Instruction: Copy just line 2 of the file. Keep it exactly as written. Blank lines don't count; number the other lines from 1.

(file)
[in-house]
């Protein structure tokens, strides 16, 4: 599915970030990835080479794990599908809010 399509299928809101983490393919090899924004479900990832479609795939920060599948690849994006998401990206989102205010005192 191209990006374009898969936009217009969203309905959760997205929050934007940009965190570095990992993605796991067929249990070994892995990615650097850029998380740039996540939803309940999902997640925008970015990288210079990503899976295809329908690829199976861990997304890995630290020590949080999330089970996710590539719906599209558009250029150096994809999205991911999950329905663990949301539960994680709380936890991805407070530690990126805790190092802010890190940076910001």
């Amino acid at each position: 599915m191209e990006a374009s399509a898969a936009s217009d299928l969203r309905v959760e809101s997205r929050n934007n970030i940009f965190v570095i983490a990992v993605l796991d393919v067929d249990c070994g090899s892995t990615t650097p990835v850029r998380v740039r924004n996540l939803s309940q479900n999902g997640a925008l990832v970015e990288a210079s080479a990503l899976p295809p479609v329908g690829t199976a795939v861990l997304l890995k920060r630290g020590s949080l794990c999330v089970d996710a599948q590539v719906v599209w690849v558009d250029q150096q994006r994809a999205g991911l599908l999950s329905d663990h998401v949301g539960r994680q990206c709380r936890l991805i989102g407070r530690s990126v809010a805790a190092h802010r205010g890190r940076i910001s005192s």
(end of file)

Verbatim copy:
């Protein structure tokens, strides 16, 4: 599915970030990835080479794990599908809010 399509299928809101983490393919090899924004479900990832479609795939920060599948690849994006998401990206989102205010005192 191209990006374009898969936009217009969203309905959760997205929050934007940009965190570095990992993605796991067929249990070994892995990615650097850029998380740039996540939803309940999902997640925008970015990288210079990503899976295809329908690829199976861990997304890995630290020590949080999330089970996710590539719906599209558009250029150096994809999205991911999950329905663990949301539960994680709380936890991805407070530690990126805790190092802010890190940076910001």